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Siemens field-tests a de-icing system for wind turbine blades

In early 2015, Wind aan de Stroom, a consortium of port authorities and private investors, began building one of Belgium’s largest onshore wind farms in the port of Antwerp. Siemens Wind Power is supplying and installing the powerful turbines. The rotor blades contain a brand-new technology for keeping the blades free from ice. In partnership with Sirris’s OWI Lab, Siemens validated the technology’s functionalities on site..
  • Ice can form on rotor blades even in a moderate climate 
  • Innovative solution for detecting and removing ice 
  • Functionalities validation-tested in the field

Siemens Wind Power is the division of the German technology company responsible for the production and installation of wind turbines and solutions for the wind industry. 

“The measurement results from the infrared cameras found that the ice detection system and heating system in the rotor blades were performing correctly.” 

Ice formation even in a moderate climate

Despite Belgium’s moderate climate and absence of severe winters, there is still a risk of ice forming on wind turbine rotor blades. Even at temperatures of around 0 °C, frost patches, freezing rain and sleet can form.


As well as generating noise and reducing the turbine’s efficiency, ice formation can speed up the ageing process. Also, loose ice poses a safety risk to the surrounding warehouses, production sites and port facilities. Siemens Wind Power has therefore developed a new system for the port of Antwerp onshore wind farm, designed to keep rotor blades free from ice. The manufacturer asked Sirris’s OWI Lab to test this pioneering solution in the field.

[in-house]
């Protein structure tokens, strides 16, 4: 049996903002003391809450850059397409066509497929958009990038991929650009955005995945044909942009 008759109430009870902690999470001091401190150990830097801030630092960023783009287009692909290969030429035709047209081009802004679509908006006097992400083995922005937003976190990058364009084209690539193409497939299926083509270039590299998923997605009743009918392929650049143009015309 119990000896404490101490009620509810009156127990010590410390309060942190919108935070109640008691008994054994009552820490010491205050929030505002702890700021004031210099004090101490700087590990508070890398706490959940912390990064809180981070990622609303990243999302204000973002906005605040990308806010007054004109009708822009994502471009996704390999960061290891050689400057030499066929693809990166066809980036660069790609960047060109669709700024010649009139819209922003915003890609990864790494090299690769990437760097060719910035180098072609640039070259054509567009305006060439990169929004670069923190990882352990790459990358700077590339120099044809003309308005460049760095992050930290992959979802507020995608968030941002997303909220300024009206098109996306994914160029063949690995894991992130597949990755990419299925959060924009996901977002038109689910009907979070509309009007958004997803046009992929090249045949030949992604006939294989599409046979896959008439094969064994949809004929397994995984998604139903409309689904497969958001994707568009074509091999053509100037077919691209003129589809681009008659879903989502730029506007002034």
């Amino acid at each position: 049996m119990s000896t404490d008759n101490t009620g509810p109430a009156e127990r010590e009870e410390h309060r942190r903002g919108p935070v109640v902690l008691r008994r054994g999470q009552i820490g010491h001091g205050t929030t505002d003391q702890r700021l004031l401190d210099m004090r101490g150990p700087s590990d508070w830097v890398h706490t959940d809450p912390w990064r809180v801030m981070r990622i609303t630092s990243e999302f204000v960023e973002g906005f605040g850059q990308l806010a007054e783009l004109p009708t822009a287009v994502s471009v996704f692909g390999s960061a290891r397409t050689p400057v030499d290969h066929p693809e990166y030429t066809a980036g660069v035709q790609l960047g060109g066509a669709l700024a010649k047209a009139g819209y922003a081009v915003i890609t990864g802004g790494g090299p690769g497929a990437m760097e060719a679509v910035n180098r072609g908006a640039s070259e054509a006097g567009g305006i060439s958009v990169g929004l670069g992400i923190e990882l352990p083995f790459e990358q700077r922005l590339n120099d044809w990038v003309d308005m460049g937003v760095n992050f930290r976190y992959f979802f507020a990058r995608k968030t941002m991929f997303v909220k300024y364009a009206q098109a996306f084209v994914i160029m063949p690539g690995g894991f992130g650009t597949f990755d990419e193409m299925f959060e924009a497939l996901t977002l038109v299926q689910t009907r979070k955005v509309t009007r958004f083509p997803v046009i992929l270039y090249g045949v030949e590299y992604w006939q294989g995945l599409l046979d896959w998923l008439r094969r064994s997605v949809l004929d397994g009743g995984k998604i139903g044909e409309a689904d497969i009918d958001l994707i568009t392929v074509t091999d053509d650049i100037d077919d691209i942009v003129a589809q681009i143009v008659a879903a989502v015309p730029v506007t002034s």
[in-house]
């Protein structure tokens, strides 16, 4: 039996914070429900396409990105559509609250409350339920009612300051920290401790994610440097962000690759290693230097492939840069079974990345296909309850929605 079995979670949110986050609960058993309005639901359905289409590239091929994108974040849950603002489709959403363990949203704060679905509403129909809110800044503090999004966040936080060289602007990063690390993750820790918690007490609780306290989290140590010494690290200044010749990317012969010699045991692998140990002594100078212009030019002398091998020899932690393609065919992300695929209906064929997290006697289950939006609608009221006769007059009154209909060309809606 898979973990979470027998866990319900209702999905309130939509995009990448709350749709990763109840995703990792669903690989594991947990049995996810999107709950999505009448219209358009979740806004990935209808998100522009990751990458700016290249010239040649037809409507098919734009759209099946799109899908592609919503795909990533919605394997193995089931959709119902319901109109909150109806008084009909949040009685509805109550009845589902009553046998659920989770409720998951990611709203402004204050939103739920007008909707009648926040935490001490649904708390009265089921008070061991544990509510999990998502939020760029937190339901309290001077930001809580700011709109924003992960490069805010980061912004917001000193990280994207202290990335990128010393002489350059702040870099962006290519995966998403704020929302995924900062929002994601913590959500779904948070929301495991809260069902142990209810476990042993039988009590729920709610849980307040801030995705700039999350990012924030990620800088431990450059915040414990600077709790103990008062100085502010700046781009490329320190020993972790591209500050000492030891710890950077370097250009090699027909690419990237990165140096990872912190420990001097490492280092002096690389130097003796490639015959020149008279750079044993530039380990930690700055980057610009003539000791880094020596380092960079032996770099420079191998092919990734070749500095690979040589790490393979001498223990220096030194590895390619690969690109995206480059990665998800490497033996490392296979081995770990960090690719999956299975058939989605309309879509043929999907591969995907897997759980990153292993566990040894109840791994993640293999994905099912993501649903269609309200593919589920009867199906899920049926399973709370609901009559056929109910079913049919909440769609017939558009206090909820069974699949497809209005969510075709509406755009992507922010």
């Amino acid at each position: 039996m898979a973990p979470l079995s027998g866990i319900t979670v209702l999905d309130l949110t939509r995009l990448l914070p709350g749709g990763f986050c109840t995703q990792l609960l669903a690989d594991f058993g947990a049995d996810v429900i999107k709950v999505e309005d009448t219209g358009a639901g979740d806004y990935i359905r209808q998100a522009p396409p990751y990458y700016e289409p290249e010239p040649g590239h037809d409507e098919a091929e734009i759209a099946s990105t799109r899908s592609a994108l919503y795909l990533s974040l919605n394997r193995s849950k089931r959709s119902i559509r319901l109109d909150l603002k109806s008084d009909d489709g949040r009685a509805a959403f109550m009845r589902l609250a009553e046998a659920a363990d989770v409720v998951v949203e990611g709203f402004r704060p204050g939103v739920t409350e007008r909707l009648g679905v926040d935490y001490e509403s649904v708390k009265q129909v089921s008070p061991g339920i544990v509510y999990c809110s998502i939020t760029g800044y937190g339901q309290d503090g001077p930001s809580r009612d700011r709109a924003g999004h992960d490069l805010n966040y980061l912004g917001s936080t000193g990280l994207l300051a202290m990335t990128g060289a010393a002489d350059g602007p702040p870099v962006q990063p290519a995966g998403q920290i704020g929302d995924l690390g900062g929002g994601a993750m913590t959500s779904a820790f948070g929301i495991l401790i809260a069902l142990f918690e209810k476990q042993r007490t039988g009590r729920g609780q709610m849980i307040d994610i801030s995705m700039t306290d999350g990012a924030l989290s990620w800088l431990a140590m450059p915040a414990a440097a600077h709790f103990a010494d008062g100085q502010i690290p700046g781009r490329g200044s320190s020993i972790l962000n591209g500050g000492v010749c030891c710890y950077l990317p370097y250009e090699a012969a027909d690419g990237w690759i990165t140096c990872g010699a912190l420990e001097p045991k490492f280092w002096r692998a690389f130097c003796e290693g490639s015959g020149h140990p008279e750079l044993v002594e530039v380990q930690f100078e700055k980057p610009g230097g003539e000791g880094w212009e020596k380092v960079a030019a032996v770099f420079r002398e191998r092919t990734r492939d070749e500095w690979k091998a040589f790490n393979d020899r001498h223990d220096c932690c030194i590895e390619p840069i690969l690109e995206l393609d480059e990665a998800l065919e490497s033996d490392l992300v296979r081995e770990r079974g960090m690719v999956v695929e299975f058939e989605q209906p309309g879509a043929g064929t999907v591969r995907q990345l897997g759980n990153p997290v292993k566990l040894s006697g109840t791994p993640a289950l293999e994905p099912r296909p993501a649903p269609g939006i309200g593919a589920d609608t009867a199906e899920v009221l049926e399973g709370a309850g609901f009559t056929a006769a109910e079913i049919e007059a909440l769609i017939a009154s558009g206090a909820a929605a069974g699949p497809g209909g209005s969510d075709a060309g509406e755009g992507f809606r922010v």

Validation test in the field

The new system works as follows: as soon as ice is detected on a rotor blade, the ice detection system shuts the turbine down. A heating module is then activated in the blade’s composite material, which melts the ice in a controlled way.


To test that both functionalities were working properly following the turbine’s installation, the experts from Sirris’s OWI Lab set up a field test. Two infrared cameras were fitted on one of the turbines, which provided a detailed picture of heat development within the rotor blades throughout the winter.

Green light for new system

The measurement results found that both functionalities – the ice detection system and the rotor blade heating system – were working correctly. Following this validation test in the field, Siemens Wind Power was able to install the new turbine model in the wind farm being built by Wind aan de Stroom in the port of Antwerp.